Interview: Hannah Wall – Ambulance Paramedic

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Instagram vs. mid night shift reality

by Chloe Thornton

19.12.18

Interview: Hannah Wall – Ambulance Paramedic

 

My name is Hannah, I’m 30 years old and I live at the very start of the Great Ocean Road but work in the western suburbs of Melbourne as a paramedic. 

When I’m not at work I’m traipsing around the globe (as much as I can be!), relaxing with friends and family, or trying to surf with my boyfriend. I love to spend time outdoors (hiking, camping, snowboarding, running etc), move my body (daily- it keeps me sane), to read, eat, cook, and listen to and see live music. The rest of the time I’m on the coast relaxing in the hammock or sitting on the couch under a blanket, watching Netflix, online shopping and cuddling our cat.

 

Job title:

Ambulance Paramedic 

 

What does your current job entail?

 

I work 10-14 hour shifts in an Ambulance responding to 000 calls which are triaged by a call centre based on their level of acuity. We respond to time critical medical emergencies, such as chest pain, strokes, unconscious patients and trauma such as burns, accidents, or bleeds. Lower acuity jobs can be referred to a GP, pharmacist or nurse on call (and careful consideration should be made prior to calling an ambulance!).

My work partner & I start the day by spending 15-30 minutes checking the ambulance is fully equip with everything we need and that all our gear is in working order. After this, we’ll try and grab a coffee and then our day revolves around responding to the calls we receive via our pagers and radios. We drive to, assess, perform an array of management and transport patients to hospital, then complete paperwork (and repeat!). Every “job” we attend is different and can take anywhere from 30 minutes to a few hours depending on the complexity of the patient’s condition or extrication in the setting of trauma (falls, car accidents etc).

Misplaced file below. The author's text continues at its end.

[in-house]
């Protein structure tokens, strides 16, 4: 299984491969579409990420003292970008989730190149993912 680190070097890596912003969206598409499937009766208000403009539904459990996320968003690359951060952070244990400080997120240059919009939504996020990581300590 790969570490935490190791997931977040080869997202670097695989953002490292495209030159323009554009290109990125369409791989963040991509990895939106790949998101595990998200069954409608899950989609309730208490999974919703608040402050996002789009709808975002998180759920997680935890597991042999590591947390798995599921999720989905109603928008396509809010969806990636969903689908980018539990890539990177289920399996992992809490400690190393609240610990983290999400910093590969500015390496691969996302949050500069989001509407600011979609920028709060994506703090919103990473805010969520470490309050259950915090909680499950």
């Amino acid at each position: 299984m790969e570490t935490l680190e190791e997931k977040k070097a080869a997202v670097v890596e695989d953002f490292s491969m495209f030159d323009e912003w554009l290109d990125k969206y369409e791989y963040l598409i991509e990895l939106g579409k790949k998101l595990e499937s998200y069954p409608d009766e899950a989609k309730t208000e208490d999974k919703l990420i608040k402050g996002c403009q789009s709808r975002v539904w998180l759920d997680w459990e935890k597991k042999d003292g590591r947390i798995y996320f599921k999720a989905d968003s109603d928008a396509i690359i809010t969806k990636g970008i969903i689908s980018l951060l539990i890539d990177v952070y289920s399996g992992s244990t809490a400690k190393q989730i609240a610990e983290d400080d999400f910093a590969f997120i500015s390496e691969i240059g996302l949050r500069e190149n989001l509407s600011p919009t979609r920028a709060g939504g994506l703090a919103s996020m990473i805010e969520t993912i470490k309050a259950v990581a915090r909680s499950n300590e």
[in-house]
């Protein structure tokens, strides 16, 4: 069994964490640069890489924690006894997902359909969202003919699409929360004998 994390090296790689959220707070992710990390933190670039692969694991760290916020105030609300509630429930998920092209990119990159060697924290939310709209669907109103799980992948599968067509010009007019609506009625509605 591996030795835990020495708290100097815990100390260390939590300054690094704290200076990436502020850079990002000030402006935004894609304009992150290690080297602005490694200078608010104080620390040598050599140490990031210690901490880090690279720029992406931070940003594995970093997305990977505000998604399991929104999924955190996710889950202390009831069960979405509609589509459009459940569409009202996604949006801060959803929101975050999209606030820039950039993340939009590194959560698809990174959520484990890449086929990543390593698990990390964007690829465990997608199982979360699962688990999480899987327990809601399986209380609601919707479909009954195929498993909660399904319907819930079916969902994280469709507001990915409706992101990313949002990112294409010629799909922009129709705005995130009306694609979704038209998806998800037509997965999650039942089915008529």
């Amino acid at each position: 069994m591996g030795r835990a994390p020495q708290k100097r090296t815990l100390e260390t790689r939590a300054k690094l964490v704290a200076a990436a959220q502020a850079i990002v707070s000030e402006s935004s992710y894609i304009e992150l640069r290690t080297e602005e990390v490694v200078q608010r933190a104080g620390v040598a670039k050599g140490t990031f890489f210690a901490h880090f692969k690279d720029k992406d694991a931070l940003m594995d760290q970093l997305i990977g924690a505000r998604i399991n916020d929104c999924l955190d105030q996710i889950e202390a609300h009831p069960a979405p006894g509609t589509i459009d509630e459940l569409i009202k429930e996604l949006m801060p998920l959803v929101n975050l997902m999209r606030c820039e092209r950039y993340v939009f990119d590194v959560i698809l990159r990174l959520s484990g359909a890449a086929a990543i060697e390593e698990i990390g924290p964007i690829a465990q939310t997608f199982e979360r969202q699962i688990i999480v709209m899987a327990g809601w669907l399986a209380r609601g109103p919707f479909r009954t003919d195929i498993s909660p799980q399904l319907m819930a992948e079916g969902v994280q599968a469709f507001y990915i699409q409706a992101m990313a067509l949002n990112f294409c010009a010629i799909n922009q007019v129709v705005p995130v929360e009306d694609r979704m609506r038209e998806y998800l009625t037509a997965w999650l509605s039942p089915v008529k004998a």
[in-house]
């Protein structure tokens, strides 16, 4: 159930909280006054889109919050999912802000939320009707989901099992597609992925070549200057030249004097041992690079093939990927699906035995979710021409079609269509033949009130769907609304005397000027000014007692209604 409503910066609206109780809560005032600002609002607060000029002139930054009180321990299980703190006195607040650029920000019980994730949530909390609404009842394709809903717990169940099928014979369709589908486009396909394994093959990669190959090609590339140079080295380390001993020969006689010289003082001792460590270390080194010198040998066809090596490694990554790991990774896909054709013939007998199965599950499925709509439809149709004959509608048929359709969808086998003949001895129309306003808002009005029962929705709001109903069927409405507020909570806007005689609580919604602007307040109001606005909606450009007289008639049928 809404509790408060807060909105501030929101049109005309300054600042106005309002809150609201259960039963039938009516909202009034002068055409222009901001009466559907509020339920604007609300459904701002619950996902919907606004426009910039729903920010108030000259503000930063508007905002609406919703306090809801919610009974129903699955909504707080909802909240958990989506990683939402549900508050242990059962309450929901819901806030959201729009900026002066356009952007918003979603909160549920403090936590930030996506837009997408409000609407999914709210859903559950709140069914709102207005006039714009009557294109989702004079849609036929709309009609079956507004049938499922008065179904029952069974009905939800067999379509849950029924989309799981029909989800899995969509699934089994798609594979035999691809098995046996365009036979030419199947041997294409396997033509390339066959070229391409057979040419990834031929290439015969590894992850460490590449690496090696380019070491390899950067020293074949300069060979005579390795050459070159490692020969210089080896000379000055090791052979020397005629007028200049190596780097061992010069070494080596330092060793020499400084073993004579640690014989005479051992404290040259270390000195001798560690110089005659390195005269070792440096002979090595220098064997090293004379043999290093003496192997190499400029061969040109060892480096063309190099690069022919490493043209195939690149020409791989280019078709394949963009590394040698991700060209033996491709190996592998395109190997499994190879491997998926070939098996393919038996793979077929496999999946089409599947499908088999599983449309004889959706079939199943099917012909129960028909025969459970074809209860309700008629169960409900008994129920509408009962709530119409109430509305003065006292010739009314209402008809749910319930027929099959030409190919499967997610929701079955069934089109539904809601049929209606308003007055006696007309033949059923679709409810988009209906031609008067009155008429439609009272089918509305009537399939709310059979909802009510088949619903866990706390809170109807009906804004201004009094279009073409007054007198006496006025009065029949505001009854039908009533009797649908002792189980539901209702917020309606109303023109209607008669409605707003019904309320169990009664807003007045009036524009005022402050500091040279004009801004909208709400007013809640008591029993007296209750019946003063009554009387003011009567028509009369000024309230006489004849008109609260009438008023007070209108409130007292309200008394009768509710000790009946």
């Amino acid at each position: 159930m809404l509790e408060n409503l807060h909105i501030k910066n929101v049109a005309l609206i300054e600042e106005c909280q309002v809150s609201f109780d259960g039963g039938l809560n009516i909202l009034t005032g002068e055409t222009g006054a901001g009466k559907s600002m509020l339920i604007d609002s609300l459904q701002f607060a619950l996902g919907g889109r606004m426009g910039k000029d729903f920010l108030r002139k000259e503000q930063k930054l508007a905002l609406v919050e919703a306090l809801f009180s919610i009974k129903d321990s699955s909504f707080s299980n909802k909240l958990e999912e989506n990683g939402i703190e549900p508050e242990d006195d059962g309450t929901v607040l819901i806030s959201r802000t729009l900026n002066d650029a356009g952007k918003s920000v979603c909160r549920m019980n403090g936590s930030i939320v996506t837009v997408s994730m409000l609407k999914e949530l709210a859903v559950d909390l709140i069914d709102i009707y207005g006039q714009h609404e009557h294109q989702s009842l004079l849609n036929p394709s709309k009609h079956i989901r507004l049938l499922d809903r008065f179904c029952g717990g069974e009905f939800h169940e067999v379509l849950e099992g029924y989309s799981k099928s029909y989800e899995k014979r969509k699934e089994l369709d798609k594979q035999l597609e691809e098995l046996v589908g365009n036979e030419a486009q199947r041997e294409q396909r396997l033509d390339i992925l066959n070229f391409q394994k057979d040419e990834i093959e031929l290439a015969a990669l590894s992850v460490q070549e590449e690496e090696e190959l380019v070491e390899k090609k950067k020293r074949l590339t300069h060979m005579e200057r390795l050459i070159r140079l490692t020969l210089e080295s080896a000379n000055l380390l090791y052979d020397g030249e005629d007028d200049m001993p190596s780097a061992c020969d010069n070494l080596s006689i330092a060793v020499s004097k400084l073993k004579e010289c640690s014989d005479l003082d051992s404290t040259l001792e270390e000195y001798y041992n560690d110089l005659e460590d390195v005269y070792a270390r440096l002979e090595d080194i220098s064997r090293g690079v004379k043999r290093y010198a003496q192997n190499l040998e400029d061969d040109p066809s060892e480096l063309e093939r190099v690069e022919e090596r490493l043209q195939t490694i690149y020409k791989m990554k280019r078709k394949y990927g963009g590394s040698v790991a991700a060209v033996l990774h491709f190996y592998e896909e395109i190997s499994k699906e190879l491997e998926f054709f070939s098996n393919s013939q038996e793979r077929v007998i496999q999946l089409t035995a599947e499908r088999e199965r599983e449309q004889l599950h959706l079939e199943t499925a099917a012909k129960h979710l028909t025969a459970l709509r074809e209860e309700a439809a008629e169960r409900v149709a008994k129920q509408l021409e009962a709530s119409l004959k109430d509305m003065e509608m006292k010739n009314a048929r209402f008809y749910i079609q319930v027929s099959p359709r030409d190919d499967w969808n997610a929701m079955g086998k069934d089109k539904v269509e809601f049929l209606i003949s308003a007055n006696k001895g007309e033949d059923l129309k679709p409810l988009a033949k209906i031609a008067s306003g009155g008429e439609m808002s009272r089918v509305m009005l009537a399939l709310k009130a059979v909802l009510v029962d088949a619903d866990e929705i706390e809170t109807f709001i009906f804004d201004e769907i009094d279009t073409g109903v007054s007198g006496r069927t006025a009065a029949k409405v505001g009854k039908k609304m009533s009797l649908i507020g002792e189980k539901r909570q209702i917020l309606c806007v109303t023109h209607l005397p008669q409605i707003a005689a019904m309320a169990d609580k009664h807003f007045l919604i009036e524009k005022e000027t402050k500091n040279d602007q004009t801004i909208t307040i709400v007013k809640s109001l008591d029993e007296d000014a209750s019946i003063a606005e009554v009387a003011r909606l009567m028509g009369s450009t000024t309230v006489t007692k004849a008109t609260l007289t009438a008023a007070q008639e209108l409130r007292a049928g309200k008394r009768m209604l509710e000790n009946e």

What/who inspired you to become an paramedic? Did you always know you wanted to work as an paramedic?

 

I think my dad being a nurse was partly what inspired me, I’d always loved his stories, primarily those from his days working in the emergency department or really dramatic cases in theatre- I did consider nursing but had decided it wasn’t for me. Paramedics never really entered my mind though. I knew nothing about the ambulance service and only actually got ambulance insurance once I’d started the degree! I’d done a Bachelor of Health Science majoring in Public Health and worked in fashion retail while studying.

Something clicked one day though and I realised I could do a lot of what dad did but outside and on the go. I text a friend who’d done 1 year of a Paramedic/Nursing degree before deferring (indefinitely) to travel and asked if she thought I’d like it- she said yes, absolutely, in fact she considering going back to study. So we both applied/reapplied! And ever since that moment sometime around the age of 25 it’s all I’ve wanted to do. 

 

Where did you do your training and how long did it take?

 

I studied a Bachelor Of Health Science (Paramedics) at Victoria University. The degree was 3 years- combined with my prior studies though I was at uni for 7 years!

 

What has the path, from commencement of study to now, looked like for you? Has there been any change in direction?

 

For me the process has all been pretty linear, the degree I did was very vocational, with a strong focus on a career as a Paramedic- the only real question at the end is where you will work (state/country).

 

What has been the biggest challenge you’ve overcome to be where you are today?